Wed Jan 24, 2007 8:36 AM GMT
ABUJA (Reuters) - Nigerian President Olusegun Obasanjo asked Singapore's government on Tuesday to grant repreive to a 21-year-old Nigerian man due to be executed for drug smuggling.
Iwuchukwu Amara Tochi was arrested at Singapore's Changi airport in November 2004 with 727 grammes of heroin. He is due to be executed on Friday after his appeal to Singapore's president for clemency failed last year.
"It is for the reason of obtaining your kind pardon and clemency for the convicted Nigerian that I write this letter to you ... to earnestly urge you to reconsider the conviction of the Singaporean Court of Appeal and to commute the death sentence to imprisonment," Obasanjo said in a letter to Prime Minister Lee Hsien Loong.
Obasanjo's appeal came after Saudi Arabia executed a Nigerian man in December for smuggling cocaine into the conservative Muslim kingdom.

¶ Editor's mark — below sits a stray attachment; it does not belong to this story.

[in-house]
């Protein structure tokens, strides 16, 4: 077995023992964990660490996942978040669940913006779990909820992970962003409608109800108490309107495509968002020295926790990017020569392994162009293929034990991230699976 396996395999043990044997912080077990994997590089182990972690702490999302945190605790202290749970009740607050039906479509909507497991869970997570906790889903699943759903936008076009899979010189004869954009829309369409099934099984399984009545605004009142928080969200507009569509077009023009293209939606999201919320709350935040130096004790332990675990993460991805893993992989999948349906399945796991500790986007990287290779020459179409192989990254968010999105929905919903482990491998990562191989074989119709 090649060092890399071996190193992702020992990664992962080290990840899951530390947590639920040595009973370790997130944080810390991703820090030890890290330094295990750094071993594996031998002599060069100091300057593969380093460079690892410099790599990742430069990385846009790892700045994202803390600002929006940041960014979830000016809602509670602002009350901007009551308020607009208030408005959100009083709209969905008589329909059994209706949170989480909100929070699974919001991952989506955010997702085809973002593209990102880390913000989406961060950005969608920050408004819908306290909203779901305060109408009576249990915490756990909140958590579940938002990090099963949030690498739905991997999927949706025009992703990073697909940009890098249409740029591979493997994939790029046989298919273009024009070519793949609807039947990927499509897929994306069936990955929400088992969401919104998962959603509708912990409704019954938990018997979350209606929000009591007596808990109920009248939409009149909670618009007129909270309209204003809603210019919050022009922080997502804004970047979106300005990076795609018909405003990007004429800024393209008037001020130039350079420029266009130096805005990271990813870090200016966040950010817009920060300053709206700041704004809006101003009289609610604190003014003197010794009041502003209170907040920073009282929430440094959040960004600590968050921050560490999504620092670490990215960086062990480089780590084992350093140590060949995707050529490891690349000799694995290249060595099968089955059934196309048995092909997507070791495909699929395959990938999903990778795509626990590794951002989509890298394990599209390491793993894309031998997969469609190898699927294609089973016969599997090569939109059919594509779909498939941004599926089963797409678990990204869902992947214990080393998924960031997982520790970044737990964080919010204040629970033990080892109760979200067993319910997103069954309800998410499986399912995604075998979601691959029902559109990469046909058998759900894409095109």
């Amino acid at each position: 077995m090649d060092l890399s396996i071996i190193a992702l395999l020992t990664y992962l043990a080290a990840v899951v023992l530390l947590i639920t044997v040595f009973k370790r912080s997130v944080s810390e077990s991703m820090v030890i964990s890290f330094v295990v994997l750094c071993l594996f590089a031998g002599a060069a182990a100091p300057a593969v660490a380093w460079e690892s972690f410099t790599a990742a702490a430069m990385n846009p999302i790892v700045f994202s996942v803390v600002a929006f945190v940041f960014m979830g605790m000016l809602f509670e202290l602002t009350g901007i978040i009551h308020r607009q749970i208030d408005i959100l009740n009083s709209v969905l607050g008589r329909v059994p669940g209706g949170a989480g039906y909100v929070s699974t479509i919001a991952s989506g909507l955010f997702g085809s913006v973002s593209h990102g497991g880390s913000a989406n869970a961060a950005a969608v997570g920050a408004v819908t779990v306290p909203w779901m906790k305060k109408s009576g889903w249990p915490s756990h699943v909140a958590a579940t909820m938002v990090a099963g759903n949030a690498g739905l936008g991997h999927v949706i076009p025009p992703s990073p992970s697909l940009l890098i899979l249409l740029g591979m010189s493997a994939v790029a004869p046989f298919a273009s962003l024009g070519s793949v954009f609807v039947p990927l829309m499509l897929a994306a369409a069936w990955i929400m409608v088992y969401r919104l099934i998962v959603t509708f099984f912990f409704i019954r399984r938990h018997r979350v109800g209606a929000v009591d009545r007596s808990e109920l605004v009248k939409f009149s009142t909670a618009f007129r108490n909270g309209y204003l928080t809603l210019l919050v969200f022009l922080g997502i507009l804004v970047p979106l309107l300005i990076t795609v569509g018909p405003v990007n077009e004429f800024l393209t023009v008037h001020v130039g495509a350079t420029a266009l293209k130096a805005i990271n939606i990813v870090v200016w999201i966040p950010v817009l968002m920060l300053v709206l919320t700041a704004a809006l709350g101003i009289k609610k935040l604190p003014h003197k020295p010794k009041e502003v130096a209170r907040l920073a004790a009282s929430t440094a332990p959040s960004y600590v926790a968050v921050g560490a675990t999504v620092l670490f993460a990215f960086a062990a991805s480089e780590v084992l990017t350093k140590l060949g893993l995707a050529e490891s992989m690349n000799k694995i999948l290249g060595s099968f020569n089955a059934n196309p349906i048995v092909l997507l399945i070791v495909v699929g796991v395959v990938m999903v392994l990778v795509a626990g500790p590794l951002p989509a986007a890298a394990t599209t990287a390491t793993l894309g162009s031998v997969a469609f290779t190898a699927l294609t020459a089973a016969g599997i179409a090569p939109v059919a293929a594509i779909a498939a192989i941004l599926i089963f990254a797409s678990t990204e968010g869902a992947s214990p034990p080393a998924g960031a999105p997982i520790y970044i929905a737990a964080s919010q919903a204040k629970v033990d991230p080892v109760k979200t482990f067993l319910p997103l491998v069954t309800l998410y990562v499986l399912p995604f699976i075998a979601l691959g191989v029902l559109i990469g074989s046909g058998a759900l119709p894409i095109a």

Human rights group Amnesty International has also called for clemency for Tochi, saying the judge who convicted the Nigerian "appears to have accepted that he (Tochi) might not have realised that the substance he was carrying was heroin."
The drugs were estimated by the authorities to have a street value of $970,000.
The drug laws of the island nation of 4.4 million people are among the harshest in the world. The death penalty is mandatory for anyone caught with more than 15 grammes of heroin.
Government officials say the location of the city-state close to drug-producing countries forces it to take a tough stance on smuggling.